TikTok, the Chinese social media platform that allows users to share short videos, became available globally in 2018, and has more than 1 billion users worldwide. Despite its success, the company is facing multiplying risks around safeguarding, GDPR compliance and data privacy that are proving difficult to manage.
At a geopolitical level, TikTok is emblematic of ongoing tensions between the US and China. Whether accusations of China using TikTok to potentially spy on Western users and claims that it is an arm of the Chinese government are justified or not, it reflects bigger concerns in regard to the social media giant’s compliance and reputational issues.
Since 2020, there have been calls by US lawmakers to ban the platform, and in 2022, the UK-based Information Commissioner’s Office (ICO) issued TikTok a £12.7 million fine for failing to protect children’s privacy. Such reputational and financial threats have elevated TikTok’s challenges into an existential problem.
In the US, calls for banning TikTok first emerged under President Donald Trump’s administration and last year, President Joe Biden’s administration continued to express concerns about the platform’s data security protocols. So far, no steps have been taken to ban the app under Biden, but the US government has reportedly been in talks with ByteDance, TikTok’s parent company, to address concerns.
The ICO issued the fine in accordance with the UK’s GDPR law, claiming TikTok failed to obtain parental consent for children under 13 when providing services, failed to provide clear information about data use, and failed to process UK user data lawfully, fairly and transparently. Originally, the fine was £27 million, but this was reduced when, after considering TikTok’s representations, the ICO decided not to pursue the provisional finding that TikTok processed children’s data without legal grounds to do so. To date, TikTok has not paid the fine and has said it is “considering its options”, which may include an appeal or a settlement with the ICO.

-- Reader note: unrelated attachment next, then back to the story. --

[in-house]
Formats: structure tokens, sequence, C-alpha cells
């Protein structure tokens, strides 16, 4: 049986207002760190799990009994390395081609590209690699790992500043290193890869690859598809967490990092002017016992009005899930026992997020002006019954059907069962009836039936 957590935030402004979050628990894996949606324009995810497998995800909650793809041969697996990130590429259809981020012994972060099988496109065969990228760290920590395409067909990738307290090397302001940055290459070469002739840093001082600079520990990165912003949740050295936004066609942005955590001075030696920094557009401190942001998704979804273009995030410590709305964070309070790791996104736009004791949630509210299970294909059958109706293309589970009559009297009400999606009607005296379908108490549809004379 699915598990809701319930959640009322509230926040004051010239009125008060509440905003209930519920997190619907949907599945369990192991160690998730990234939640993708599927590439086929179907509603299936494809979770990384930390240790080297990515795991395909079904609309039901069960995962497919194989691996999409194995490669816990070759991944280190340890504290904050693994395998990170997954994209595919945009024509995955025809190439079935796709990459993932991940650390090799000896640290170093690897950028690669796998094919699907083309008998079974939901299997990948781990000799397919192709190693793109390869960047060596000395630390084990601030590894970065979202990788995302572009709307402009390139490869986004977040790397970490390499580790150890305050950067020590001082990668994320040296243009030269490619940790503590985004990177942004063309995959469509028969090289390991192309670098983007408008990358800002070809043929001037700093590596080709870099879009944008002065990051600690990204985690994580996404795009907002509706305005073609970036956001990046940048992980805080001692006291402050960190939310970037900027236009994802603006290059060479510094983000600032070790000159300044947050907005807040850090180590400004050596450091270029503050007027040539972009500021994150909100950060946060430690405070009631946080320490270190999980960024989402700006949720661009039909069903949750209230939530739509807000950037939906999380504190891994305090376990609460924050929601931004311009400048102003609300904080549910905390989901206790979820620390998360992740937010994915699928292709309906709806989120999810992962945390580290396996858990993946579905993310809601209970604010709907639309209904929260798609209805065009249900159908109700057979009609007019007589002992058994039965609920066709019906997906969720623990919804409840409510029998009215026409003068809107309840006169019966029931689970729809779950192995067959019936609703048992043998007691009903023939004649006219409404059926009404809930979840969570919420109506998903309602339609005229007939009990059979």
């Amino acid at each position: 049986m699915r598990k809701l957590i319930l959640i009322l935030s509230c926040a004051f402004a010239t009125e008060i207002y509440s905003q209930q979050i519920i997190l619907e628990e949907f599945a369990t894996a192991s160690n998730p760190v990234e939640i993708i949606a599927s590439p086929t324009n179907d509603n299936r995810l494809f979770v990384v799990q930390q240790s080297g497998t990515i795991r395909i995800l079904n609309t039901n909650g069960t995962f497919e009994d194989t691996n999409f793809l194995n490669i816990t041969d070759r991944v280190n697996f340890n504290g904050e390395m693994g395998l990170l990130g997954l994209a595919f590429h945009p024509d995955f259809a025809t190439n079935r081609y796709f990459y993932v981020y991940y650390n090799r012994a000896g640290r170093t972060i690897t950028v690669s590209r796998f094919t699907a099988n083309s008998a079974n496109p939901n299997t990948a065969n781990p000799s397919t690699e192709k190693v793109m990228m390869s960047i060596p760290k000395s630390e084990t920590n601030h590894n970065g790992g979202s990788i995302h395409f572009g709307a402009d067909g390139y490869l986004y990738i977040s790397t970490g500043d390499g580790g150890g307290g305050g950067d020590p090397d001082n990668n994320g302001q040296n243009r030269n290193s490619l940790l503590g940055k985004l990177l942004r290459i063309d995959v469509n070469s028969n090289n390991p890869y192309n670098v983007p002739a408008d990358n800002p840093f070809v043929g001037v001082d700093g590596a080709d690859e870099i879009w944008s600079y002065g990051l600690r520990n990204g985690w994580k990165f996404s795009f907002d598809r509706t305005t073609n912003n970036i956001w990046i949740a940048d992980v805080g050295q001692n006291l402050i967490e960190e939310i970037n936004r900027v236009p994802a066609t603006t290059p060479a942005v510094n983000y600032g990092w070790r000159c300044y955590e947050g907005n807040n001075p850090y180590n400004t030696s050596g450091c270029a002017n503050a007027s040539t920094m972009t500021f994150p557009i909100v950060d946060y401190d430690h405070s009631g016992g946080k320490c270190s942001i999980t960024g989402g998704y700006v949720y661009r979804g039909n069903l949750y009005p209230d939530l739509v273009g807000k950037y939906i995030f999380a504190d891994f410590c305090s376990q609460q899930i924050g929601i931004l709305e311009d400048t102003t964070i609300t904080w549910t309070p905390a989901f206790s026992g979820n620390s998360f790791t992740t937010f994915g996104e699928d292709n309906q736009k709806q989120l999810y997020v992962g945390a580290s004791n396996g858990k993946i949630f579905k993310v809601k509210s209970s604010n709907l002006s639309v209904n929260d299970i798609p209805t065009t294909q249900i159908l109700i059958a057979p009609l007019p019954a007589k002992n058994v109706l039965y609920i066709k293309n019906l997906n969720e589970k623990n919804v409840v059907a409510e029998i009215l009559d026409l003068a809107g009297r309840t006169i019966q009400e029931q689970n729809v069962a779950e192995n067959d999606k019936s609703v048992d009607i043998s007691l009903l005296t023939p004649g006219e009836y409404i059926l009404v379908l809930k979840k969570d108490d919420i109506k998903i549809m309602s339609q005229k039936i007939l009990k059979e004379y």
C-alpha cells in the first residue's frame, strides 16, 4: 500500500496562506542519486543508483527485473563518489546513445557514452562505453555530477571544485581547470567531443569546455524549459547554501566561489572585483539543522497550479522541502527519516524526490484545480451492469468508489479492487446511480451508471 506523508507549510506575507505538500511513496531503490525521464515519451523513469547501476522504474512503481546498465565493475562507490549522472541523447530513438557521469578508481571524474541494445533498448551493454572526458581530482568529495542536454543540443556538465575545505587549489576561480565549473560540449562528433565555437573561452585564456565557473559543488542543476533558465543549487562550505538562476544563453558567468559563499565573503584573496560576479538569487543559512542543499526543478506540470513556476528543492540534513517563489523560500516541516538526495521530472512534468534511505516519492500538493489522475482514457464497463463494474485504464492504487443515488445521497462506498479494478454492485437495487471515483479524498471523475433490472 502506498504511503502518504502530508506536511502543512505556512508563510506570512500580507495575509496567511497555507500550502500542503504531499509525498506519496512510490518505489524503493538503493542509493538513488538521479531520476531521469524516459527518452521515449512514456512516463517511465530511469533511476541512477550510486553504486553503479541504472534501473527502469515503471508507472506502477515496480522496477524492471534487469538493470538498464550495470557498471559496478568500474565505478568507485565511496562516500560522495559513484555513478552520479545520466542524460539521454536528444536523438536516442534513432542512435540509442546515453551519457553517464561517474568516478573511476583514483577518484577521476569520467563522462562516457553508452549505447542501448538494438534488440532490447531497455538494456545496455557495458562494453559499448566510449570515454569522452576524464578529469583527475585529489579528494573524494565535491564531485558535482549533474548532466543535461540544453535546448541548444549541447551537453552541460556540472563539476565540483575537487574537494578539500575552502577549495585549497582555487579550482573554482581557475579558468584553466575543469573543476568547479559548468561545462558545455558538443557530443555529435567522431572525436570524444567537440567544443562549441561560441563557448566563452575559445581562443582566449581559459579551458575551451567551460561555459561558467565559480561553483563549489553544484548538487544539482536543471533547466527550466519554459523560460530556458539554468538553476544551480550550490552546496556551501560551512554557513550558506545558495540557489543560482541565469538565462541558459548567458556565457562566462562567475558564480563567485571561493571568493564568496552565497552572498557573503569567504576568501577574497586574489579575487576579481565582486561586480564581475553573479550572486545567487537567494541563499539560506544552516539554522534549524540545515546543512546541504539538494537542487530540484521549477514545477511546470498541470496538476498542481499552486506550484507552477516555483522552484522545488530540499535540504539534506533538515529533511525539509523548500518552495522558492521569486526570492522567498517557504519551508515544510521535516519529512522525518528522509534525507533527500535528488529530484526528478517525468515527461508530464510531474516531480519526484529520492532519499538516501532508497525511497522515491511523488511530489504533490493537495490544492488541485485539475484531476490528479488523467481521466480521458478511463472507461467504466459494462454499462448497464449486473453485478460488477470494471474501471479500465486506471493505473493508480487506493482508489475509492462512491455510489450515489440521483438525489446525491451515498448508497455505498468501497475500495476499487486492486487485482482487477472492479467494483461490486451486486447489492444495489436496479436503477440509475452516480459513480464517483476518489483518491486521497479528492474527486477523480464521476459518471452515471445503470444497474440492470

The US and UK are not alone in attempts to restrict TikTok’s activities or impose serious financial penalties. Between 2020 and 2022, India banned TikTok, along with 58 other Chinese apps, over national security concerns. While the ban has been lifted, this year, the Indian government ordered the removal of more than 600 videos that were deemed to violate local laws.
Similarly, Indonesia and Pakistan banned TikTok for violating local laws in 2020. In Indonesia, the ban was lifted when TikTok agreed to comply with local laws, while in Pakistan, the ban was lifted in 2021, but the Pakistani government ordered the removal of 100 videos.
In 2022, Brazil fined TikTok USD $2 million for collecting and storing user data without consent. Again, this fine remains unpaid and Brazil is now investigating TikTok over child safety concerns. Meanwhile, Australia’s eSafety Commissioner warned users about cyberbullying, privacy concerns and addiction risks associated with TikTok, and said the app was not doing enough to protect users.It is unclear what the long-term future holds for TikTok, but as more countries flag safety and security concerns, impose fines, ban the app, and demand the removal of videos, the company may be forced to make major changes to its business practices. However, while scrutiny across multiple countries increases, the app continues to grow in popularity – in 2022, Statistica estimated it gains an average of 100 million new users each month.
Courtesy of Georgia Lewis
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